The story of Shovels & Rope is one that continues to be told. While the Americana duo has spent the last couple of years refining their craft, success on all levels has followed and with it has come another chapter, Swimmin’ Time, their sophomore album that will be released on Aug. 26.
Surrounding the release of Swimmin’ Time, the group has three marquee performances in Nashville, with the first being an opening slot for Old Crow Medicine Show at Woods at Fontanel on Aug. 23.
After this appearance, Shovels & Rope will perform at Grimey’s for an in-store show on Aug. 24 and they will make their debut at the Grand Ole Opry on Aug. 26 when their new album debuts. As most would agree, this run of shows is one that a musician of any ilk would desire.
Cary Ann Hearst, who grew up in Nashville knows the history of Music City, says “to be invited to play the Opry is important and it’s great to be part of that legacy.”
This past year, the duo of Hearst and husband Michael Trent, took home awards from the Americana Music Association and were the subject of a documentary titled “The Ballad of Shovels & Rope” from The Moving Picture Boys who premiered the film at the Nashville Film Festival earlier this year.
“They would follow us around for a couple of days and they would do their thing. Nobody knew what was going to happen. They were good guys and we felt comfortable with that and it was what was happening and part of the story,” Trent said about the experience.
When it comes to touring, they have been busy, playing stages such as Bonnaroo Music & Arts Festival and other gigs on the festival circuit. At the same time, they’ve played more intimate venues with a smaller capacity, and this is where you get the full Shovels & Rope experience as a fan.
“We’re learning to play on some bigger stages. As the stages have grown, we keep our thing the same. With lighting, it doesn’t feel like a huge stage,” Hearst said about the difference between festival stages and club venues.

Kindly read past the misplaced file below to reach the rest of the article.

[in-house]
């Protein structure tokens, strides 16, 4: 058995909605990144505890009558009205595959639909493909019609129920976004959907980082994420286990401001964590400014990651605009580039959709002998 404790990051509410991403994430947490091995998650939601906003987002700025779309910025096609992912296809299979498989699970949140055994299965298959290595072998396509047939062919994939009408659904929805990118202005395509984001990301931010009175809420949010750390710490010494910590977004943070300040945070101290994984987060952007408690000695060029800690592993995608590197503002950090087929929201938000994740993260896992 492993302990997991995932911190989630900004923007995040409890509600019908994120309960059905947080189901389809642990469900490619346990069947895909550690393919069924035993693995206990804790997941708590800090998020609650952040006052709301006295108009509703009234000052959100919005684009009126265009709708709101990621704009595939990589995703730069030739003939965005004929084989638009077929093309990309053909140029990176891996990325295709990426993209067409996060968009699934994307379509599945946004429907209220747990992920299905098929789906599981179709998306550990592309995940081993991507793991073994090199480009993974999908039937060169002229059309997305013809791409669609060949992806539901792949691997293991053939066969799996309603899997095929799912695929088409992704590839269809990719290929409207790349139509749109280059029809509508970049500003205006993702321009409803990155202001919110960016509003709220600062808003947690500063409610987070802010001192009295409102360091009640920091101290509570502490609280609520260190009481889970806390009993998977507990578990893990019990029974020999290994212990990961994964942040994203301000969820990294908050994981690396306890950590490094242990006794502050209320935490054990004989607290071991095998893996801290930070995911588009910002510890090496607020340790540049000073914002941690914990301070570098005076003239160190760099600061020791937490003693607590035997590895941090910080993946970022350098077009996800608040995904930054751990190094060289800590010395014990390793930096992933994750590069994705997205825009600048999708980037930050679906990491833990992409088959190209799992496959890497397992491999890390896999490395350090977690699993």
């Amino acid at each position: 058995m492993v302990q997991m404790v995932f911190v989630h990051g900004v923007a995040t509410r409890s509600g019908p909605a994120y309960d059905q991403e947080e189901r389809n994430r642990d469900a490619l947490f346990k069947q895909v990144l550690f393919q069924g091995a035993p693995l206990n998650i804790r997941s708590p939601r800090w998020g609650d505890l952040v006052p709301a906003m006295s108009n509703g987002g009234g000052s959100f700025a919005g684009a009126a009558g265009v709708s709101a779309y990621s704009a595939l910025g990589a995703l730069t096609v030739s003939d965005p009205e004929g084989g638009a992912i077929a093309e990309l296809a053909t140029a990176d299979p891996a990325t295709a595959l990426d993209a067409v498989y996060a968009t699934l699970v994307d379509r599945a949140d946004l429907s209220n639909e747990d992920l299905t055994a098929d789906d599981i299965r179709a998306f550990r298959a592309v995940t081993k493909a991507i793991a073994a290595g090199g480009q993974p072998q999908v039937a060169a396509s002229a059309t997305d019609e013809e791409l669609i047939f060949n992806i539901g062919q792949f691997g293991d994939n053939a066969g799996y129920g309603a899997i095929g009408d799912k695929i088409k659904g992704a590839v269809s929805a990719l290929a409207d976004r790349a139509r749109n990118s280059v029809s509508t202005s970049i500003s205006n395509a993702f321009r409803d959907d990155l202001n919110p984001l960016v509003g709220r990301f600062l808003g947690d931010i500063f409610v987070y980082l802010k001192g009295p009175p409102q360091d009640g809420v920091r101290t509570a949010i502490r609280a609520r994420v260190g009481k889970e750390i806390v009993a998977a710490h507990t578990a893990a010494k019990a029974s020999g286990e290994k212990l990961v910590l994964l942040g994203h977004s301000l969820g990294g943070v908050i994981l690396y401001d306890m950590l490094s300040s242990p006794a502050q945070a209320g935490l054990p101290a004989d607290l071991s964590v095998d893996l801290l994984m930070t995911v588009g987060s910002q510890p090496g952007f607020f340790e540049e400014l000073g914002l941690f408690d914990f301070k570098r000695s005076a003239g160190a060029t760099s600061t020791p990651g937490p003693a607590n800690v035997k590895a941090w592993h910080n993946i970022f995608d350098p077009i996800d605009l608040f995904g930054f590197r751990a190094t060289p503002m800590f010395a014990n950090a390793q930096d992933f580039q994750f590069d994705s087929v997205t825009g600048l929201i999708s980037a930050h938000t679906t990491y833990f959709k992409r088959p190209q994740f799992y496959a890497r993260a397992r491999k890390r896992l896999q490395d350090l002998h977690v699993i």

“You just trade the vibe. It becomes a free-for-all vibe. We figure out how to do our best no matter what situation we are in,” she added.”
As for Swimmin’ Time, the new album has an aquatic theme and the lead track “The Devil is All Around,” has hit the market and is a perfect segue from O’ Be Joyful.
Regarding, O’ Be Joyful, it appeared as it was an introduction to the group with tracks such as “Birmingham” and Shovels spent a few years in support of it, all the while, telling their story and spreading their name and brand to the masses.
Over this span, the group went on to sell more than 60,000 albums the old fashioned way where they connected with the individual listener and gained an abundance of fans.
When comparing and contrasting the two albums, Trent says Swimmin’ Time is more of an extension rather than a totally new palette of work.
“For the most part, it is a continuation but it is more broad. There are some heavier sounds and some tender moments. It’s a bigger circle,” Trent added.
“If O’ Be Joyful was a peach pit, this one is a grapefruit,” he added.
The album was recorded in Trent’s home studio last winter and it was mixed at Electric Lady Studios.
With a new collection of songs in the bag, Hearst said one of her favorites to play is “Bridge on Fire,” while Trent says they are learning to play many of the new tracks live. All in all, the album features 13 songs in total.
After their Nashville dates, the group will has several more stops but will return to Tennessee on Oct. 8 at the Bijou Theater in Knoxville, Tenn.
For more information, visit shovelsandrope.com.